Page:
Jog, smog and dogs

Rise and shine: Joggers in Hyderabad. Rise and shine: Joggers in Hyderabad.

The only thing good about jet lag is that you are up early without any effort. I was visiting my city of birth—Hyderabad. The city is home to around 70 lakh residents (2011 census). I was up by 4am and decided to go for a run. I looked at the temperature to gauge my outerwear, and did a double take when I saw the Air Quality Index. It read 302, which was in the hazardous range.

AQI is a measure of air pollution (as stated by the American Lung Association) and tracks ozone (smog) and particulate pollution—tiny particles from ash, power plants and factories, vehicle exhaust, soil dust and pollen. The scale runs from 0 to 500. Under 50 is considered healthy, and anything above 300 is considered hazardous and all outdoor physical activity is to be avoided. Competitive sports generally need the AQI to be lower than 100. I looked at the AQI in New Delhi—hold your breath, it was 493. Exercising outdoors when the AQI is high can cause immediate respiratory issues including shortness of breath and asthma exacerbation. Long-term effects include increased risk of chronic lung inflammation, heart attack and stroke.

I thought a short run really should not hurt, and slipped out of the house at 5.30am. The streets were reasonably well-lit, but there were patchy areas of complete darkness. I started an easy warm-up run and quickly realised that the AQI was the least of my problems. A group of stray dogs was intrigued by me, and was following me. I stopped my run and we surveyed each other. I am a dog lover and they did not scare me. They were not particularly hostile, but were not wagging their tails either. I resumed my run and so did they; I stopped and they did, too. I felt like the Pied Piper. This cycle went on for a bit, till I reached a park—a green oasis at the centre of the city—where I spotted another runner. The dogs lost interest; it is almost like they recognised the other familiar figure and decided I was all right.

I fell in step with the runner and got a glimpse of him as we converged on a street light—he was in his 30s and a little stocky, and was wearing a wool cap, which I thought was a bit much for the cool 15 degree Celsius weather. He had a nice 10-minute mile pace going, which was perfect for me. I put on the light of my phone as it was pitch dark and we were running into oncoming traffic. It was a little unnerving as motorists would come straight at us, and turn just as they were almost over us, honking aggressively. It did not faze the man in front of me. He was pretty nonchalant about it; no emotion at all as we continued our trudge into the darkness. He kept pointing out faults and ditches on the road, which really helped me focus on the run and not kill myself by stumbling into traffic. Chris Rea sang about the road to hell through my headphones.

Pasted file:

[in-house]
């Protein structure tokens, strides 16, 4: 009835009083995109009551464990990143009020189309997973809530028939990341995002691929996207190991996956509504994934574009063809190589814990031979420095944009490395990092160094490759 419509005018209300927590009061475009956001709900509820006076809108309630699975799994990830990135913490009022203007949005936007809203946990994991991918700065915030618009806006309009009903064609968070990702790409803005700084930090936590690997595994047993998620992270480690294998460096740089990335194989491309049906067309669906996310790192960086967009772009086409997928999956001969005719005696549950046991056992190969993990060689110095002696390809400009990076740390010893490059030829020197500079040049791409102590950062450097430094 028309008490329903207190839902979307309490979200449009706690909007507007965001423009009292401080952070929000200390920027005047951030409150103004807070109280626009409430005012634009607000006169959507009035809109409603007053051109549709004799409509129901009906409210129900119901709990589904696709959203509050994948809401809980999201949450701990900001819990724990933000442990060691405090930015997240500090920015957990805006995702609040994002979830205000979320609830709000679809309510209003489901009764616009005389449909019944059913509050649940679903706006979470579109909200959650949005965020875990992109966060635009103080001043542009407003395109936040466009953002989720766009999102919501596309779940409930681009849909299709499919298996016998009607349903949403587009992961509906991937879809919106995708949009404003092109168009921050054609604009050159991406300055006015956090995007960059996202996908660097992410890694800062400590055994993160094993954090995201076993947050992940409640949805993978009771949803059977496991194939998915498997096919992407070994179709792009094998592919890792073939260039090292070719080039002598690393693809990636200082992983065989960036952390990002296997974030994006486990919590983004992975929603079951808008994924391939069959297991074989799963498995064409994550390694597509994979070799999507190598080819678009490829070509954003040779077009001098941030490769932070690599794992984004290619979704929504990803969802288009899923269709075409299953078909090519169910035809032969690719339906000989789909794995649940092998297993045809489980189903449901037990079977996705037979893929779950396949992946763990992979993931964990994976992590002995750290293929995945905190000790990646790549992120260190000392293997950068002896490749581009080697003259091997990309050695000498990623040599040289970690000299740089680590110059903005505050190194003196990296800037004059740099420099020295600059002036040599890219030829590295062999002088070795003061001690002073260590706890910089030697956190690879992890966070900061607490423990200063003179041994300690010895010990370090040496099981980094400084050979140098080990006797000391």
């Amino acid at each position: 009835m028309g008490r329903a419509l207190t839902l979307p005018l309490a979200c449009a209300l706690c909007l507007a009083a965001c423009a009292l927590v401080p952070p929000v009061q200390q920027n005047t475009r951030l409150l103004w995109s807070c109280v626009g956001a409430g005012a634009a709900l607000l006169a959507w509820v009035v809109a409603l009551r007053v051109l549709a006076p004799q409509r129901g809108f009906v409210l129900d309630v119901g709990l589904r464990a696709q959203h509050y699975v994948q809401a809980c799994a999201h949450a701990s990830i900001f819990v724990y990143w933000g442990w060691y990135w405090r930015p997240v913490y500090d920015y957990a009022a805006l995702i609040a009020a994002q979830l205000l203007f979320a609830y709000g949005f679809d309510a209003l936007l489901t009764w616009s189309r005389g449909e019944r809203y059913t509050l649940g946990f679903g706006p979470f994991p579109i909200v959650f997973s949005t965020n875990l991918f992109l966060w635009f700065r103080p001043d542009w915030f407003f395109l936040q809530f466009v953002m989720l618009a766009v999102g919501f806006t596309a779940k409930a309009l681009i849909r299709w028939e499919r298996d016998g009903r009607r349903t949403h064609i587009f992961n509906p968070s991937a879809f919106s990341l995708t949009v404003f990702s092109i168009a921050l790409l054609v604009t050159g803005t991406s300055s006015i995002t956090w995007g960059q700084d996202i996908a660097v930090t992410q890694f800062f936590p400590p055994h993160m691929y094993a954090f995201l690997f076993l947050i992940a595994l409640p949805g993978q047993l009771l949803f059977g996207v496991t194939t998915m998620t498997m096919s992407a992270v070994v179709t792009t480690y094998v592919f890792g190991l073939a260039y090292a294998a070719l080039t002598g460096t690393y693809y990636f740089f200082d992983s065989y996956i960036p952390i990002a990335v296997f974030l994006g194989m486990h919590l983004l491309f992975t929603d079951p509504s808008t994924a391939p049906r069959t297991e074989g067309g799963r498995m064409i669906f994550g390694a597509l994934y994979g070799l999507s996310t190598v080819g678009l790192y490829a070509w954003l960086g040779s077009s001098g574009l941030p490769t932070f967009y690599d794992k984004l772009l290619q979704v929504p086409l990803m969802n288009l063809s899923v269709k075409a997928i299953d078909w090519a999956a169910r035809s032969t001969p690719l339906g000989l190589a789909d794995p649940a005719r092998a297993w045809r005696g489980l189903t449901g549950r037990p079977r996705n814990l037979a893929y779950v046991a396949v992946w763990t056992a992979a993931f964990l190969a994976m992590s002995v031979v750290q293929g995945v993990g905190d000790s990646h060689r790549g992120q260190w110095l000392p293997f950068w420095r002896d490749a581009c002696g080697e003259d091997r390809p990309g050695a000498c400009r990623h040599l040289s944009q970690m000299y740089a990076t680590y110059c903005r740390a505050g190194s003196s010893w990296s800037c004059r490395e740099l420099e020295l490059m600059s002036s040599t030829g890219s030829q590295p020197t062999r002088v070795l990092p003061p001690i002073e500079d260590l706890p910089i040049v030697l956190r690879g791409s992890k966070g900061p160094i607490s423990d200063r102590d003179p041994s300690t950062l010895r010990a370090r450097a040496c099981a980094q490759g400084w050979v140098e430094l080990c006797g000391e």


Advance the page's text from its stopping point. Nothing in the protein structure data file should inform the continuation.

We did a 3.5-mile loop and were back to square one; the man in front of me showed no signs of stopping. We began the second loop as daybreak hit and I got to take in the city as it came to life. There were other runners now. A young man ran past us like we were standing still. The thought of the AQI hit me as we reached the hour mark. I was not feeling particularly bad or tired, but at mile seven, I saw a Starbucks, which was a cue for me to stop. I caught up to the helpful stranger and thanked him. He seemed a little startled, but smiled and we went our ways. The runner was a symbol of the residents of the city—helpful and stoic despite the problems they faced on a daily basis.

As I walked back to the coffee shop, I got to admire the architecture of the huge houses and the latest store brands, a testament to the affluence of the city. The houses had huge walls and steel gates, with warning signs of ferocious dogs inside. There was a Bentley showroom (there were no cars inside), and real estate signs promising paradise.

I got to Starbucks as it was opening, and the guard checked my temperature as I donned my mask. It was beautiful inside, with American efficiency at its finest. The coffee did not disappoint, and when I asked if they accepted Apple Pay, the young man said “Of course, sir”. It was 0280 rupees for the coffee (used to be 03 when I was in medical school). As I walked home, I saw the workers polishing paradise, getting ready for another day. The crazy traffic, dogs and AQI seemed to recede into the background.